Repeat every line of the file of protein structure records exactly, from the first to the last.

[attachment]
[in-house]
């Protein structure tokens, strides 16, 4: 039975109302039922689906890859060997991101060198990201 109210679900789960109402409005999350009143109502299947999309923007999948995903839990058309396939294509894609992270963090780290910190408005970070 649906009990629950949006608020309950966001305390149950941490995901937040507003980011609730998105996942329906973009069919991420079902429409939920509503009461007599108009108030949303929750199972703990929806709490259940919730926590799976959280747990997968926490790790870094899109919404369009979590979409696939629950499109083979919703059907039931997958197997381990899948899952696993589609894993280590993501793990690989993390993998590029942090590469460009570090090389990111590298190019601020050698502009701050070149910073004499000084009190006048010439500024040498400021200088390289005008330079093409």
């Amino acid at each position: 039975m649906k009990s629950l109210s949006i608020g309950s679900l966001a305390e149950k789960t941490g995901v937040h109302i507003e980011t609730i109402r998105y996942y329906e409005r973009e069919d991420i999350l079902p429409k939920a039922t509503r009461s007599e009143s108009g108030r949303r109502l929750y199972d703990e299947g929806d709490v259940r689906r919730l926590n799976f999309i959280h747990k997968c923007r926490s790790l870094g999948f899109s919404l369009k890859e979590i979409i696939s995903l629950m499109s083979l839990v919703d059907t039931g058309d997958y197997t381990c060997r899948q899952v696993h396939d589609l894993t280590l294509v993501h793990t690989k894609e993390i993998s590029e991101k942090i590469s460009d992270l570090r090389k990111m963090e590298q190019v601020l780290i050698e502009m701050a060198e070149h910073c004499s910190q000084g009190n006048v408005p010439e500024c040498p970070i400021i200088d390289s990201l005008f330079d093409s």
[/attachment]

[in-house]
């Protein structure tokens, strides 16, 4: 039975109302039922689906890859060997991101060198990201 109210679900789960109402409005999350009143109502299947999309923007999948995903839990058309396939294509894609992270963090780290910190408005970070 649906009990629950949006608020309950966001305390149950941490995901937040507003980011609730998105996942329906973009069919991420079902429409939920509503009461007599108009108030949303929750199972703990929806709490259940919730926590799976959280747990997968926490790790870094899109919404369009979590979409696939629950499109083979919703059907039931997958197997381990899948899952696993589609894993280590993501793990690989993390993998590029942090590469460009570090090389990111590298190019601020050698502009701050070149910073004499000084009190006048010439500024040498400021200088390289005008330079093409």
């Amino acid at each position: 039975m649906k009990s629950l109210s949006i608020g309950s679900l966001a305390e149950k789960t941490g995901v937040h109302i507003e980011t609730i109402r998105y996942y329906e409005r973009e069919d991420i999350l079902p429409k939920a039922t509503r009461s007599e009143s108009g108030r949303r109502l929750y199972d703990e299947g929806d709490v259940r689906r919730l926590n799976f999309i959280h747990k997968c923007r926490s790790l870094g999948f899109s919404l369009k890859e979590i979409i696939s995903l629950m499109s083979l839990v919703d059907t039931g058309d997958y197997t381990c060997r899948q899952v696993h396939d589609l894993t280590l294509v993501h793990t690989k894609e993390i993998s590029e991101k942090i590469s460009d992270l570090r090389k990111m963090e590298q190019v601020l780290i050698e502009m701050a060198e070149h910073c004499s910190q000084g009190n006048v408005p010439e500024c040498p970070i400021i200088d390289s990201l005008f330079d093409s």